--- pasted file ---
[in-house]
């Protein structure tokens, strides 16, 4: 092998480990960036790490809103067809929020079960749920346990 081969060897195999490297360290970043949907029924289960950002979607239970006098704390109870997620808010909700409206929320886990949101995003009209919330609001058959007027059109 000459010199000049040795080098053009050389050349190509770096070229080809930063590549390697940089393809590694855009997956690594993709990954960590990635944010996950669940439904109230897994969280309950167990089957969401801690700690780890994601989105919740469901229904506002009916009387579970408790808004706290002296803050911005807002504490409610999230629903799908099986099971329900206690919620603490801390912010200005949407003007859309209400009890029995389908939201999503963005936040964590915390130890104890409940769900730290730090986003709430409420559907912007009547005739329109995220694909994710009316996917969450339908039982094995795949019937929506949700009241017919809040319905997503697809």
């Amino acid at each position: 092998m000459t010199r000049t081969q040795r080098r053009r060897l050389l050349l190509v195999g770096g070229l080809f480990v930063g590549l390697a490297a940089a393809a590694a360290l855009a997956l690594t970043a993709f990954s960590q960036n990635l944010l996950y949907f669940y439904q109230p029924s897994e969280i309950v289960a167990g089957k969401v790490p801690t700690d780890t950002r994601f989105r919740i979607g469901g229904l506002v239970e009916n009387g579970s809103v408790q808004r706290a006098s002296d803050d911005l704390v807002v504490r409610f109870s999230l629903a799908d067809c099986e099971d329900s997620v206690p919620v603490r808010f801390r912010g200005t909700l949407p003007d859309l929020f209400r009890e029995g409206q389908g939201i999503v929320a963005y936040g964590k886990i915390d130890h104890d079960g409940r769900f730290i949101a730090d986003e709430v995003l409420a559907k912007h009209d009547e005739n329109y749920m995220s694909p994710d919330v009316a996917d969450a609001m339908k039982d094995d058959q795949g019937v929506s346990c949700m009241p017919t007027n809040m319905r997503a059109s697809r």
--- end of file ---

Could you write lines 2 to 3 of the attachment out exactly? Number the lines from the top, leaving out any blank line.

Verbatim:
């Protein structure tokens, strides 16, 4: 092998480990960036790490809103067809929020079960749920346990 081969060897195999490297360290970043949907029924289960950002979607239970006098704390109870997620808010909700409206929320886990949101995003009209919330609001058959007027059109 000459010199000049040795080098053009050389050349190509770096070229080809930063590549390697940089393809590694855009997956690594993709990954960590990635944010996950669940439904109230897994969280309950167990089957969401801690700690780890994601989105919740469901229904506002009916009387579970408790808004706290002296803050911005807002504490409610999230629903799908099986099971329900206690919620603490801390912010200005949407003007859309209400009890029995389908939201999503963005936040964590915390130890104890409940769900730290730090986003709430409420559907912007009547005739329109995220694909994710009316996917969450339908039982094995795949019937929506949700009241017919809040319905997503697809």
């Amino acid at each position: 092998m000459t010199r000049t081969q040795r080098r053009r060897l050389l050349l190509v195999g770096g070229l080809f480990v930063g590549l390697a490297a940089a393809a590694a360290l855009a997956l690594t970043a993709f990954s960590q960036n990635l944010l996950y949907f669940y439904q109230p029924s897994e969280i309950v289960a167990g089957k969401v790490p801690t700690d780890t950002r994601f989105r919740i979607g469901g229904l506002v239970e009916n009387g579970s809103v408790q808004r706290a006098s002296d803050d911005l704390v807002v504490r409610f109870s999230l629903a799908d067809c099986e099971d329900s997620v206690p919620v603490r808010f801390r912010g200005t909700l949407p003007d859309l929020f209400r009890e029995g409206q389908g939201i999503v929320a963005y936040g964590k886990i915390d130890h104890d079960g409940r769900f730290i949101a730090d986003e709430v995003l409420a559907k912007h009209d009547e005739n329109y749920m995220s694909p994710d919330v009316a996917d969450a609001m339908k039982d094995d058959q795949g019937v929506s346990c949700m009241p017919t007027n809040m319905r997503a059109s697809r």